If you take a look through his family tree, one thing becomes abundantly clear: Henry Jamison was born to write songs. Of course there's his father, the classical composer, and his mother, the English professor, who both inspired and encouraged him directly, but if you continue tracing Jamison's lineage back even further, some interesting names start to turn up. Go back to the 1800's, for example, and you'll find "Battle Cry of Freedom" author George Frederick Root, the most popular songwriter of the Civil War era. Travel even further back in time, to 14th century England to be exact, and you'll find the poet John Gower, known to be a friend to both Chuacer and Richard II.

With his stunning debut album, 'The Wilds,' Jamison is ready to claim his place as the latest in a long line of remarkable storytellers. Blending delicate acoustic guitar and banjo with programmed percussion loops and synthesizers, the Vermont songwriter grapples with the jarring dissonances of contemporary life in his music as he struggles to reconcile the clashes between our inner and outer selves, the natural world and our fabricated society. Jamison is a solitary artist, writing, recording, and arranging everything himself on the album including the gorgeous string parts, and he pens his lyrics with cinematic precision, conjuring vivid scenes and fully realized characters wrestling with existential crises and modern malaise. His dazzling way with words and keen ear for memorable hooks at once calls to mind the baroque pop of Sufjan Stevens and the unflinching emotional honesty of Frightened Rabbit, but the delivery is uniquely his own, understated yet devastating. Jamison is a solitary artist who writes, records, and arranges everything himself, including all of the album's gorgeous string arrangements, and 'The Wilds' is a pure reflection of the world through his eyes.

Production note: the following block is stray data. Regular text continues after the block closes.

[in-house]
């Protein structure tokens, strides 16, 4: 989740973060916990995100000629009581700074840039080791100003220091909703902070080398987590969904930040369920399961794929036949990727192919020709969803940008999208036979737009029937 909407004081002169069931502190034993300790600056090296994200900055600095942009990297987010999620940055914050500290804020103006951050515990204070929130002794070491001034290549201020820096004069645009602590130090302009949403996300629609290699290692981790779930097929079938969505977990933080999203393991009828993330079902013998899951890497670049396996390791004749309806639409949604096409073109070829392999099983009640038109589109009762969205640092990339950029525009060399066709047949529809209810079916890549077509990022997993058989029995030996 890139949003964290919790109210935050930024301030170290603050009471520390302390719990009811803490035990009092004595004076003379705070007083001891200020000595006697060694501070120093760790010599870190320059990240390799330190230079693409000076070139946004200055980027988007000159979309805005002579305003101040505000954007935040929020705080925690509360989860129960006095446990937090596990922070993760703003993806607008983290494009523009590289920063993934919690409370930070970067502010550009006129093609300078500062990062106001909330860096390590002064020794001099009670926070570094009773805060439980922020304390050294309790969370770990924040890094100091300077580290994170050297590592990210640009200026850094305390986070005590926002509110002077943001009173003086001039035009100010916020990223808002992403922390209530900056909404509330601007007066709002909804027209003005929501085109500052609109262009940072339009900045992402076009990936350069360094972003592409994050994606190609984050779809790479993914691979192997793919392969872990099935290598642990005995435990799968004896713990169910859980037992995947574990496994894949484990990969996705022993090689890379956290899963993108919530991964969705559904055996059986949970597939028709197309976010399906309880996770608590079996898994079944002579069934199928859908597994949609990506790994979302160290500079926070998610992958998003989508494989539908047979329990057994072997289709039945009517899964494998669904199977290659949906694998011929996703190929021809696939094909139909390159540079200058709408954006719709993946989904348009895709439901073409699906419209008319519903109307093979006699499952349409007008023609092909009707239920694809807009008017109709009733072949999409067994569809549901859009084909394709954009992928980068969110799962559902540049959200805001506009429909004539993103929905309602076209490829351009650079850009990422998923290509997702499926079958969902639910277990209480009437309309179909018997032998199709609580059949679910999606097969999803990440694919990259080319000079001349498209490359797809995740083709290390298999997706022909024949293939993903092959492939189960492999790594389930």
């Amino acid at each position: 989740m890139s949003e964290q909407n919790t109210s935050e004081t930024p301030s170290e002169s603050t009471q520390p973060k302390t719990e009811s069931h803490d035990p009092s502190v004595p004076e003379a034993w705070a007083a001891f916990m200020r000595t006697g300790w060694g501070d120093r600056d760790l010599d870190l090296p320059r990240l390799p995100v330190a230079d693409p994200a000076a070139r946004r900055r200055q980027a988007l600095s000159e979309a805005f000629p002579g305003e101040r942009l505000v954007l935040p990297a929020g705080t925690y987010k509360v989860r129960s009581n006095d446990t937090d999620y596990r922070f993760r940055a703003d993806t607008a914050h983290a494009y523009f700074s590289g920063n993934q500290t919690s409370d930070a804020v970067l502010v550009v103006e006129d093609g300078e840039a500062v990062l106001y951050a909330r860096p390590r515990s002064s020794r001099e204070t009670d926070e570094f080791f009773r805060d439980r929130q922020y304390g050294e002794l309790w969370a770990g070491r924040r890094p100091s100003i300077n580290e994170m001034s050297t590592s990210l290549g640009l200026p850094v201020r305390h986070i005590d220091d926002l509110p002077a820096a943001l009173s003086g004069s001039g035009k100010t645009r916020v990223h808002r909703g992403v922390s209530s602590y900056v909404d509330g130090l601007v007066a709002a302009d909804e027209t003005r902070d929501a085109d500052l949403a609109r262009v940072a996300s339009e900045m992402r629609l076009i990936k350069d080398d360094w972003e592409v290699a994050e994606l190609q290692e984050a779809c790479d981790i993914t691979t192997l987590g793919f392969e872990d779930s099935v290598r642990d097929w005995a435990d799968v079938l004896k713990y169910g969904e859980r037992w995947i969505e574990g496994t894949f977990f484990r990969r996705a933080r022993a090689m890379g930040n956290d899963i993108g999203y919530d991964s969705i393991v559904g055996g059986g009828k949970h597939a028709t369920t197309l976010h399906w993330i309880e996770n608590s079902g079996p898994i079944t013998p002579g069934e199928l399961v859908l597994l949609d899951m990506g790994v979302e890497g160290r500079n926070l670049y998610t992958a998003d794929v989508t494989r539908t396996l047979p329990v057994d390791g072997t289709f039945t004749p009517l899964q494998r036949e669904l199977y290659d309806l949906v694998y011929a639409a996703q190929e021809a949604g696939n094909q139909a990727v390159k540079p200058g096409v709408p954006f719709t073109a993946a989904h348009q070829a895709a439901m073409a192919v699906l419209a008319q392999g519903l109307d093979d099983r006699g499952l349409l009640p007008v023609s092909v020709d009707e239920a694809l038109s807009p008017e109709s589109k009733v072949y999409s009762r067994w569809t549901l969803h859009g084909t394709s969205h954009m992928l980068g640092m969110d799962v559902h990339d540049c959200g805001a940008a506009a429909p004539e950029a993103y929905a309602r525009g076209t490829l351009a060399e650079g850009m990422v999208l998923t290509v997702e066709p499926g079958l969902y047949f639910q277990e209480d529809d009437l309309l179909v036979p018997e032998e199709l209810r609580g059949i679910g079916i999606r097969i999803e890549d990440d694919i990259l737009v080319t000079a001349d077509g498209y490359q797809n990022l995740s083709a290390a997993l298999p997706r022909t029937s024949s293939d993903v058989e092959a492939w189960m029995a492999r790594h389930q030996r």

$12.00 - $15.00